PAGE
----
Waterford resorts to the Web in effort to rebuild
The halcyon days of Waterford soccer may be on the way back, with the assistance of an ambitious business development plan and the World Wide Web.
Supporters of Waterford United Football Club around the world have responded to information put out on the Web about the club's new million-pound share issue.
As the team, affectionately known as The Blues, begin their campaign in the premier division of the National League after a five-year absence, the club has registered as a public limited company and started a major drive to expand its resources.
"We want to put the club on a professional level to be able to compete with the best," says its chairman, Michael Finnegan.
"In order to achieve that we must secure the best players for the team, put a professional structure in place and generate the financial resources needed to fund both the professional management and the development of the team."
The Blues have been part of Waterford life for nearly 70 years. In the 1960s and 1970s they won five league titles in seven years, generating enormous enthusiasm and support in the city and county.
"I was going to matches when I was a kid, and I still remember those days. They were fantastic days," says Mr Finnegan. It is not surprising, therefore, that the club's share issue has attracted wide interest, with inquiries from Australia, Hong Kong, Boston and the UK. Local subscribers range from an 80-year-old supporter to a five-month-old baby whose shares are held in trust.
The share capital secured will be used in an initial three-year development programme. It is hoped to invest £200,000 in the acquisition of new players, and up to £270,000 in club and player facilities at the Regional Sports Centre in Waterford where the team's home matches are played.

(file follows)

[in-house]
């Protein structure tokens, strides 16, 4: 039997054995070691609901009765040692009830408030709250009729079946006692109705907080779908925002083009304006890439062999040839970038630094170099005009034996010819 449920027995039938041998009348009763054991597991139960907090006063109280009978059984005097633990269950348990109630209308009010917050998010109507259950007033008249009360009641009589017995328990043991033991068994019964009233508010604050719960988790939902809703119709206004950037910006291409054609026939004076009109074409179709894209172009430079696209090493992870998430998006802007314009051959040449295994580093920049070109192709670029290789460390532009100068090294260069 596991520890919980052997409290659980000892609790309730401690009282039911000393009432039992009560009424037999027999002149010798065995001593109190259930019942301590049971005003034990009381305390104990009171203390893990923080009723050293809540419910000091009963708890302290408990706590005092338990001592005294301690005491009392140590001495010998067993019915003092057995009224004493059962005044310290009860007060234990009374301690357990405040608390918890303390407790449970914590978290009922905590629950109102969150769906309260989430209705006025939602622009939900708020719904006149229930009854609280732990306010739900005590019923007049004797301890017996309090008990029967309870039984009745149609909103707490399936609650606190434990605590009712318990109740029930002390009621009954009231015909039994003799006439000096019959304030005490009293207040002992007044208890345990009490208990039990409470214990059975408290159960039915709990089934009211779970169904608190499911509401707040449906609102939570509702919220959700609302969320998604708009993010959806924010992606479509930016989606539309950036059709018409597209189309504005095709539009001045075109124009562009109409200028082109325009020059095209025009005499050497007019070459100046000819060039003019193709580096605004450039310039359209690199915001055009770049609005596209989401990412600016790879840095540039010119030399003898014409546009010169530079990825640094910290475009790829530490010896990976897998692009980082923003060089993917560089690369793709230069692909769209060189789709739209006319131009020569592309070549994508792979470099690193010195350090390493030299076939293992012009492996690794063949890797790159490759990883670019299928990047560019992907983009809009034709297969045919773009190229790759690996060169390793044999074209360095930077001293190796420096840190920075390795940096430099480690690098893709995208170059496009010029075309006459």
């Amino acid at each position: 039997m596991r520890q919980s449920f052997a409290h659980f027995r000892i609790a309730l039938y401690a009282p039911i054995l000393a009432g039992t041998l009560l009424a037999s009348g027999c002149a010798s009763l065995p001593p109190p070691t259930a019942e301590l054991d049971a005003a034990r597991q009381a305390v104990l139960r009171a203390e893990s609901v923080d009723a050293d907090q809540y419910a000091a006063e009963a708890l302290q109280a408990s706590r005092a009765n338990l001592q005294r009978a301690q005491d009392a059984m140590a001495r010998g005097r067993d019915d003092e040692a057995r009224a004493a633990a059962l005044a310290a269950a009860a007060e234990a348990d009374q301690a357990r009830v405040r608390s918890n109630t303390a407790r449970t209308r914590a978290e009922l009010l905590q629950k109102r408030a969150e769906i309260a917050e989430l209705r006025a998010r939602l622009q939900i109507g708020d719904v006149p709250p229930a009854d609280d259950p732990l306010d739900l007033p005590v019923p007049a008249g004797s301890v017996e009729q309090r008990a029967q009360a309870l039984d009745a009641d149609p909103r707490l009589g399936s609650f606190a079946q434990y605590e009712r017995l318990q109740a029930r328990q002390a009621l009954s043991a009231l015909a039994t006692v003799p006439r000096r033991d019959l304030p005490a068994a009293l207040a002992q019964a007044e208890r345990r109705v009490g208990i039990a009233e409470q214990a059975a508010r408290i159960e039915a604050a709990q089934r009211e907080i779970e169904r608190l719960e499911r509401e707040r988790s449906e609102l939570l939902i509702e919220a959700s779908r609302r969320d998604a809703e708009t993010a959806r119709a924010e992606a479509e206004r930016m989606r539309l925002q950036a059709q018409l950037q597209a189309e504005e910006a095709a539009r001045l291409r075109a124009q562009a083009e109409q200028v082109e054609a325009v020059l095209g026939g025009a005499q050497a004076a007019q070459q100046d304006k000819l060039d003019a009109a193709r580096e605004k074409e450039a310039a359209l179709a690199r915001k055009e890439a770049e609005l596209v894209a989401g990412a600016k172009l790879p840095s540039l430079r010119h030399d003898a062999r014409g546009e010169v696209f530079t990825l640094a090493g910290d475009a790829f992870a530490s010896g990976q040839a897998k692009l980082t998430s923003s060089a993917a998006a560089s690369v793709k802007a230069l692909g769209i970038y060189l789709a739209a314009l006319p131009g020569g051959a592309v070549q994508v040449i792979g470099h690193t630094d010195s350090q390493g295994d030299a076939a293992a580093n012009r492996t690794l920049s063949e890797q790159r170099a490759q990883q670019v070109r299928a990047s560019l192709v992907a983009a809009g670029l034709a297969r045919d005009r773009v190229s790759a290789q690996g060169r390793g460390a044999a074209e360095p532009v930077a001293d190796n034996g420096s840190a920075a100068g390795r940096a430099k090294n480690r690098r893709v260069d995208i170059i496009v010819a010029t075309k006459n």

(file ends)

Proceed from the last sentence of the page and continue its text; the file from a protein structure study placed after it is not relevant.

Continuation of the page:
Waterford United have also opened offices in the city and appointed Mr Bob Breen, formerly chief executive of Slough Town FC, as general manager.
The shares, being sold at £1 each with a minimum purchase of 100, will allow the Blues' many loyal supporters to participate directly in the ownership of the club, knowing that the funds raised will be invested fully in development.
A key objective is to provide football career opportunities for talented young Irish players, many of whom have gone to English clubs at the age of 15 or 16, only to be rejected a couple of years later.
"We have brought Irish players of 18 and 19 years back home," says Mr Finnegan.
The share capital is divided into 200,000 preference and 800,000 ordinary shares. Ordinary shareholders can participate in annual general meetings of the company and have one vote per share owned. Preference shares are aimed at corporate investors and carry no voting rights.
Upgrading at the Regional Sports Centre has already begun with the installation of additional seating which increases capacity by 720.
The club's first game in the premier division drew a large crowd last Friday, and there was jubilation when The Blues defeated UCD 1-0.
Bob Breen says the club plans to work closely with the junior clubs to help develop local talent "and to keep the talent in Waterford".
There are also plans to develop the potential of the Web to widen the club's support base and keep up interest. It is hoped in the not too distant future to broadcast voice commentaries on the matches live on the Internet.
The management is confident the business approach will help consolidate the position of The Blues among the elite of Irish football.
"Football today is a very professional business. To be at the top here, as in any other country, you must have the best players and the best facilities," says Michael Finnegan.
WUFC plc has also set its sights on building a team capable of competing at European level. There are still many supporters who recall when Waterford United played Manchester United in 1968. Although the result was 3-1 against Waterford, the match is still vivid in local memory.
Details of the share offer and development plans are available from the club's office, ((051) 853222.